Your Step-by-Step Guide to A/B Testing with Google Analytics
A/B testing can be as simple as reciting the alphabet…
You design two versions of a web page (A & B), divide the traffic between the two, and choose the one that gives you the maximum conversions.
Simple, right? Wrong.
Most newbies to A/B testing struggle with which tools to use, how to set up their test, and how to know when it’s done. In this article, I’ll show you a free tool, readily available to every website owner. I’ll also give you some guidance on setting up your test and knowing when to call it done.
Read the Step-by-Step Guide to A/B Testing with Google Analytics
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Before you start
There are many things you can learn from an A/B test. It can be used to determine whether you should focus on single conversion goal or strive for multiple conversion goals. It can help you know which design elements and messaging are most persuasive for your audience.
No matter what you’re testing, keep your priorities straight. The end goal of any CRO (conversion rate optimization) process should be to increase your total revenue.
Imagine you’ve set up an A/B test to choose the best page design for increasing your subscriber rate. It works. Your subscription rate goes through the roof—but the design somehow hurts your sales rate and results in lower revenue.
This might make you insane. Do you keep your winning design? No. Always choose the page that will increase your bottom line, not just your conversions. Remember, companies run on revenue, not on conversion rates.
A conversion for a business could be anything.
For bloggers, a single subscription could be considered a conversion.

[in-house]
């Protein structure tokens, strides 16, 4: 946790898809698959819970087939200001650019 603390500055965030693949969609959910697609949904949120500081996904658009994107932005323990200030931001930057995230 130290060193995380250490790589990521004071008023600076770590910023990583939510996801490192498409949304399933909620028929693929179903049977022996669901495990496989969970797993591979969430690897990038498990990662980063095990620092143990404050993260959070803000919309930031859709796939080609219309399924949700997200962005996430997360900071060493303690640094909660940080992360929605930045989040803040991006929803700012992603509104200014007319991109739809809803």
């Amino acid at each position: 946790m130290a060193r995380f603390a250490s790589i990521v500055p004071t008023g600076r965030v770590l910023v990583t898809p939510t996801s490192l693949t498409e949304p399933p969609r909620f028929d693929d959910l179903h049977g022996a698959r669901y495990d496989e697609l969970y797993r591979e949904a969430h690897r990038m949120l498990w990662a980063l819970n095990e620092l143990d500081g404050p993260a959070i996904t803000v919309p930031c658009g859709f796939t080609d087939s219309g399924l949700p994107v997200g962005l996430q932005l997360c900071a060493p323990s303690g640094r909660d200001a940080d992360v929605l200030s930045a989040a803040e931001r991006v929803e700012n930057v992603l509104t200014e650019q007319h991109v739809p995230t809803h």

For eCommerce, a conversion might be a sale, subscription, newsletter sign-up, product carting, or even an event click.
Before you can start conversion testing, you’ll first need to define what your goal isfor each test, so you can accurately identify the winning page design.
There are many conversion testing tools on the market, but the best are usually paid and add to your marketing expenses. The one exception to this rule is Google Analytics.
It’s very simple to use Google Analytics for A/B testing or split testing with two or multiple variations in the website design. Now, I’m going to provide you with a step-by-step guide for easily testing your web page through a Google Analytics content experiment.
Choose an Experimental Objective
Google has combined A/B testing and split testing into one term—content experiment.
You’ll find it in Google Analytics under “Behavior” and “Experiments.” On that page, simply click the button for “Create Experiment.”
You’ll be take to a screen (pictured below) where you can set up your experiment.
First, add in the experiment name. For instance, if you want to perform A/B testing for a sign-up form or product selling button, then create a descriptive name that makes it easy to identify the experiment.
Under “Objective for this experiment,” you’ll define the metric you’ll use to evaluate the results from your test. Metrics can be chosen from Adsense, Ecommerce, Goals, Site Usage, etc.
If you’re looking to improve ad clicks or impressions, then choose the Adsense option.
If you want to boost revenue or the number of transactions, select eCommerce.
If you have predefined goals like session duration, event attendances, or destination page clicks, then opt for the goal metric.
Lastly, if you’re looking to better user experience through average page views or time on site, go for site usage.
The best part is you can set multiple metrics at one time.
Divide Your Web Traffic
Once you’ve set the objective, you can divide the percentage of web traffic for the content experiment. This will control how many people visiting your website will see one of your test pages as opposed to your original page.